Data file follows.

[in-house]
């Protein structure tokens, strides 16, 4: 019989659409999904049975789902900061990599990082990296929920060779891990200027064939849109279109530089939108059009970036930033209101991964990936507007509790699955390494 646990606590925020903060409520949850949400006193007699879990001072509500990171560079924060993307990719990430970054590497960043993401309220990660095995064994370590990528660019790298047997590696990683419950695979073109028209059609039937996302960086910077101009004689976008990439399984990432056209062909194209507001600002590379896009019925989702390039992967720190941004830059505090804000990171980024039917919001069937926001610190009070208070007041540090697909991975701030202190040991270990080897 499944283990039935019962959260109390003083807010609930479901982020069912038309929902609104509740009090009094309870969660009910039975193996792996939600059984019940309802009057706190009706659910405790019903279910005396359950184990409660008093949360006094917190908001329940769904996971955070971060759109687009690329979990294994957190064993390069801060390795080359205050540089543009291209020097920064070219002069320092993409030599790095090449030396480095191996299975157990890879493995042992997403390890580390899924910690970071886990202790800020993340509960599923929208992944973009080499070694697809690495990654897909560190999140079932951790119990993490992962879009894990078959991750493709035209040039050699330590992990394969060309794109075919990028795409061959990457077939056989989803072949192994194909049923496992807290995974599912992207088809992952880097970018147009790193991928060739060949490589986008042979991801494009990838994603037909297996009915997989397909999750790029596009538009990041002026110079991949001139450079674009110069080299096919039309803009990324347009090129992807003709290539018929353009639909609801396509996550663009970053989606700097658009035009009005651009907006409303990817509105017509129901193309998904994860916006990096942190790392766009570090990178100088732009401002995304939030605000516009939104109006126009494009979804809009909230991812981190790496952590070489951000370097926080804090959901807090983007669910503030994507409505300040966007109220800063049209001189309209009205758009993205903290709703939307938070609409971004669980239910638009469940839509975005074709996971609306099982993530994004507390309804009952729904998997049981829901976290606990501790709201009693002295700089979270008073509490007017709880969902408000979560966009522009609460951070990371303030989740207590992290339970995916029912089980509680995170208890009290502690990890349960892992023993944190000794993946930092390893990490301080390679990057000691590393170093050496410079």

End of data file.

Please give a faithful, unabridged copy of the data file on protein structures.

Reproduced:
[in-house]
């Protein structure tokens, strides 16, 4: 019989659409999904049975789902900061990599990082990296929920060779891990200027064939849109279109530089939108059009970036930033209101991964990936507007509790699955390494 646990606590925020903060409520949850949400006193007699879990001072509500990171560079924060993307990719990430970054590497960043993401309220990660095995064994370590990528660019790298047997590696990683419950695979073109028209059609039937996302960086910077101009004689976008990439399984990432056209062909194209507001600002590379896009019925989702390039992967720190941004830059505090804000990171980024039917919001069937926001610190009070208070007041540090697909991975701030202190040991270990080897 499944283990039935019962959260109390003083807010609930479901982020069912038309929902609104509740009090009094309870969660009910039975193996792996939600059984019940309802009057706190009706659910405790019903279910005396359950184990409660008093949360006094917190908001329940769904996971955070971060759109687009690329979990294994957190064993390069801060390795080359205050540089543009291209020097920064070219002069320092993409030599790095090449030396480095191996299975157990890879493995042992997403390890580390899924910690970071886990202790800020993340509960599923929208992944973009080499070694697809690495990654897909560190999140079932951790119990993490992962879009894990078959991750493709035209040039050699330590992990394969060309794109075919990028795409061959990457077939056989989803072949192994194909049923496992807290995974599912992207088809992952880097970018147009790193991928060739060949490589986008042979991801494009990838994603037909297996009915997989397909999750790029596009538009990041002026110079991949001139450079674009110069080299096919039309803009990324347009090129992807003709290539018929353009639909609801396509996550663009970053989606700097658009035009009005651009907006409303990817509105017509129901193309998904994860916006990096942190790392766009570090990178100088732009401002995304939030605000516009939104109006126009494009979804809009909230991812981190790496952590070489951000370097926080804090959901807090983007669910503030994507409505300040966007109220800063049209001189309209009205758009993205903290709703939307938070609409971004669980239910638009469940839509975005074709996971609306099982993530994004507390309804009952729904998997049981829901976290606990501790709201009693002295700089979270008073509490007017709880969902408000979560966009522009609460951070990371303030989740207590992290339970995916029912089980509680995170208890009290502690990890349960892992023993944190000794993946930092390893990490301080390679990057000691590393170093050496410079």